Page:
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Klondike Kroenke won't bankrupt Arsenal

To readers of a certain age, Klondike Pete means something. To those who are too young to know, or don’t care to remember, Klondike Pete was a cartoon gold miner on the back of a cereal packet. The way people view ‘Silent’ Stan Kroenke, the owner of Arsenal, is no less two dimensional and that’s purely because of a lack of information. The cereal, rather ‘soap-opera serial’ of Arsenal’s history, was a product called: ‘Golden Nuggets’, which is similar to how people seem to view shares in Arsenal nowadays. 
Of course, Alisher Usmanov, not to be compared to Peter Ustinov, has cashed in or is about to cash in his golden nuggets to ‘Silent’ Stan ‘Klondike’ Kroenke. Football has become a bit of a ‘gold rush’, just like it was around the Klondike River in Yukon, Canada, at the end of the nineteenth century. With ‘gold rushes’ come unscrupulous businessmen but I, personally, don’t think Stan Kroenke is that, despite former chairman Peter Hill-Wood once dismissing him as being ‘of that sort’. Primarily, Kroenke is a businessman, who must love sport, as why else would he own or have a commercial interest in the Los Angeles Rams and the Colorado Rapids?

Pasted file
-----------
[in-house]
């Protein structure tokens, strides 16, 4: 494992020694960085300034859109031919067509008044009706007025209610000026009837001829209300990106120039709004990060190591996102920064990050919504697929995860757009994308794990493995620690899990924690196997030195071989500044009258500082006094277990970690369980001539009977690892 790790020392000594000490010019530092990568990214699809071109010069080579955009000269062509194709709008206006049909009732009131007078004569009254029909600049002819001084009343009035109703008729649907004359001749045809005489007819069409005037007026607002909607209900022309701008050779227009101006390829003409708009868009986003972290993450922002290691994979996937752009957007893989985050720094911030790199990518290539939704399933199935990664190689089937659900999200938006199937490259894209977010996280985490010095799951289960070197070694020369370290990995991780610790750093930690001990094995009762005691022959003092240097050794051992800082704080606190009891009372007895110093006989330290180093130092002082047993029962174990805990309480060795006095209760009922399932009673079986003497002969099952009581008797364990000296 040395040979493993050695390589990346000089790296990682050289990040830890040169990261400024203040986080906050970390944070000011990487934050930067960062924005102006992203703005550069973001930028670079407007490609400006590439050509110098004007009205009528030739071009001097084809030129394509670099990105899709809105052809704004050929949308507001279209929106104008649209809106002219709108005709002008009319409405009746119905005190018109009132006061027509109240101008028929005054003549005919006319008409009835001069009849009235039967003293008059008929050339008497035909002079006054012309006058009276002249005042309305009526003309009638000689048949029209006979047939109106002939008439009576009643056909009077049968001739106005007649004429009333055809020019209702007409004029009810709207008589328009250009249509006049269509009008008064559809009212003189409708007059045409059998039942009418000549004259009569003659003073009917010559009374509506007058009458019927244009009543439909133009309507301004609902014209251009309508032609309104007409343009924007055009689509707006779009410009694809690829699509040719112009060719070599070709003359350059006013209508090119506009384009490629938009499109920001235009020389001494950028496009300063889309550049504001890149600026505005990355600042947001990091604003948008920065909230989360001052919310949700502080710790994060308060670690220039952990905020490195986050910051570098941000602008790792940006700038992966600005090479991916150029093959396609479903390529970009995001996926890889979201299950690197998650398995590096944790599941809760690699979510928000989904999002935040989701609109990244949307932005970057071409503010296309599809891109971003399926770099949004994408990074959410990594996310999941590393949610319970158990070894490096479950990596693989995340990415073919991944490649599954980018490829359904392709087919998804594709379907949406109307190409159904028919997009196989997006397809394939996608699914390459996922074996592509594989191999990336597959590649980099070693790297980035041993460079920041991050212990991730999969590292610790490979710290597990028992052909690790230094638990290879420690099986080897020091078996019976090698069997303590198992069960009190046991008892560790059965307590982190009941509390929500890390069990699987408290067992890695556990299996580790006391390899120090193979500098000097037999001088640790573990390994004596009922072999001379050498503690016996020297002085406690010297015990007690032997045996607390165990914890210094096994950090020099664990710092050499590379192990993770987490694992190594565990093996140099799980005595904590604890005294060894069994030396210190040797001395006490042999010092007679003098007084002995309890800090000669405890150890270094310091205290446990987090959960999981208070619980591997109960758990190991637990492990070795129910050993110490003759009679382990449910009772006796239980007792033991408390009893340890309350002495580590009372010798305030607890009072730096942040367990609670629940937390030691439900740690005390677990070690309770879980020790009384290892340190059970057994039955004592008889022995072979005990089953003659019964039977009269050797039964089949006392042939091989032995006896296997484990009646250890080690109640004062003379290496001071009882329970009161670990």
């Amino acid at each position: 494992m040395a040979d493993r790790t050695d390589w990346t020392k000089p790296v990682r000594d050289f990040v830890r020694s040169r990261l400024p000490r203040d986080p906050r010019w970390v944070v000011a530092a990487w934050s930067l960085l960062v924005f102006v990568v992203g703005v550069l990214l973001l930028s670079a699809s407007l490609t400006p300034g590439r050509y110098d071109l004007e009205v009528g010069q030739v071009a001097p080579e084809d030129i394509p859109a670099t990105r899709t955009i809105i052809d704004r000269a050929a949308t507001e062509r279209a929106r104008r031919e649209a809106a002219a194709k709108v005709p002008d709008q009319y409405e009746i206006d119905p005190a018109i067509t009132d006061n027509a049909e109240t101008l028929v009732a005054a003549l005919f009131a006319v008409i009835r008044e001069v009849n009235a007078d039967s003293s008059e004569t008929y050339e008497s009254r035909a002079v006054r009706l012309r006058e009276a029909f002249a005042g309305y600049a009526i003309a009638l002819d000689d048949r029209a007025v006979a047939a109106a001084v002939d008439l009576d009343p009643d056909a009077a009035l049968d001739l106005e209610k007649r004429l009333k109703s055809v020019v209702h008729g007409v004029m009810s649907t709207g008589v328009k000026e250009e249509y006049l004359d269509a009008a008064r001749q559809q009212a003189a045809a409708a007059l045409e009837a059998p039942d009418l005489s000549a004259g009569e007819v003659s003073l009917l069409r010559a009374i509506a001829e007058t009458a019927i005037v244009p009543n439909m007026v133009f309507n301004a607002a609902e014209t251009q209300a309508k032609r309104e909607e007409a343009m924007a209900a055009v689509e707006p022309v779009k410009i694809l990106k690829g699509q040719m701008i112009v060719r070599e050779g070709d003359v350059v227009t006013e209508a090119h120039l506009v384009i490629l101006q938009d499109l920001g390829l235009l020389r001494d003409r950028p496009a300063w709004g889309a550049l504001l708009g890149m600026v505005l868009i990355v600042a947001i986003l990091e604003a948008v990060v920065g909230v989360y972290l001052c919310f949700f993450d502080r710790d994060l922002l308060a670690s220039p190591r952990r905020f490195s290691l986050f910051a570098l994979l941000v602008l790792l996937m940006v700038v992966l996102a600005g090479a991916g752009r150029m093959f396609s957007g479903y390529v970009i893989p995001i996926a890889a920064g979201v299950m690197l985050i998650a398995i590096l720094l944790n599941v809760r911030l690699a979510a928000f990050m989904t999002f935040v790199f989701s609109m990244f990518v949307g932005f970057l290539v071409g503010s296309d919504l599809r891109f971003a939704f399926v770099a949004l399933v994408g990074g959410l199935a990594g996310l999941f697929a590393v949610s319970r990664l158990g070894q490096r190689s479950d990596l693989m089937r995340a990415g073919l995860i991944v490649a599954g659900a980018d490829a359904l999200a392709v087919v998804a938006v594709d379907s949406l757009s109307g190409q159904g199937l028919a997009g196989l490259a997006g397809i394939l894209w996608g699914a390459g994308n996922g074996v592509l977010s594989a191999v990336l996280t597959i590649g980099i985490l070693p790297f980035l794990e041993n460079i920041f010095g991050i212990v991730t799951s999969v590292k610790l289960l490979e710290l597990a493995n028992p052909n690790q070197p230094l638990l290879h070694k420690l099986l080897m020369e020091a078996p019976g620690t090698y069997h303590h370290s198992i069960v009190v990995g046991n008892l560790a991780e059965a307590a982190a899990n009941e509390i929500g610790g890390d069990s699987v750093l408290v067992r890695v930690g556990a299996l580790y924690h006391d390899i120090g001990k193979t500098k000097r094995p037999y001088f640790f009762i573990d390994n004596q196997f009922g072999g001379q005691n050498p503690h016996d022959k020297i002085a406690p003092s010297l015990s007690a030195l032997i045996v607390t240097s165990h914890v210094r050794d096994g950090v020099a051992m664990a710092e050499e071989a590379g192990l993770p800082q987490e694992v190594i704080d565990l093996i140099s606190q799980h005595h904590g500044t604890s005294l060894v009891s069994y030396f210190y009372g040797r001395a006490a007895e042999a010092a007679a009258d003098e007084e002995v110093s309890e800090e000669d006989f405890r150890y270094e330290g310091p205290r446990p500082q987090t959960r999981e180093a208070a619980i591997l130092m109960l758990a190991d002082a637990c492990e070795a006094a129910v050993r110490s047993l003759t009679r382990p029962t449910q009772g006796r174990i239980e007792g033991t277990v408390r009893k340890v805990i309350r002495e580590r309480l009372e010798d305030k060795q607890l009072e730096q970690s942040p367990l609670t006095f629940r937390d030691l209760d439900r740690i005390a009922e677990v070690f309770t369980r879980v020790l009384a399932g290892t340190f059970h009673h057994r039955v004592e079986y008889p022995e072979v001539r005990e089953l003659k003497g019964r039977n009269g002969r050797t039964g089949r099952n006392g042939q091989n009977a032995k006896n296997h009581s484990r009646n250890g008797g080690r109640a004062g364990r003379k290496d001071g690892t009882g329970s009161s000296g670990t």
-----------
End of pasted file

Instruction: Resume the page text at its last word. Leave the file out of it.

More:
For the fans, meanwhile, it seems fashionable to jump onto bandwagons and to leap into knee-jerk reactionary positions. I remember the same level of outrage, in 2005, when the Glazers bought Manchester United. People were up in arms, but I always thought the fans were over-reacting. Thirteen years later, with five more league titles, three League Cups and one Champions League trophy added to the trophy cabinet, they don’t look in the worst shape of all time to me. Didn’t they spend a fair bit of money on Paul Pogba? I seem to recall it was a record transfer fee, at the time. Therefore, my question is for all the doom-mongers out there, how is it that Manchester United can still afford to spend so much money on the transfer front if they are crippled by debt (which some people think could happen to Arsenal)?
To be honest, although I believe that in an ideal world, fans should have a say in running the clubs they support, this doesn’t always work in practice. Look at Ebbsfleet United: this was a club run by fans from 2007-2013. The result was they nearly went out of business, until they were rescued by a group of Kuwaiti investors.
Fans should really focus on what happens on the pitch rather than off it, unless they are willing to invest shed-loads of their own money. My prediction for Arsenal is their fortunes, financially as well in the football sense, are likely to improve. Change is not always a good thing, but Arsenal needed to be transformed or risk sliding out of the top four in England for good. Perhaps they have managed to reverse the trend and, if so, Kroenke should be praised not pilloried.

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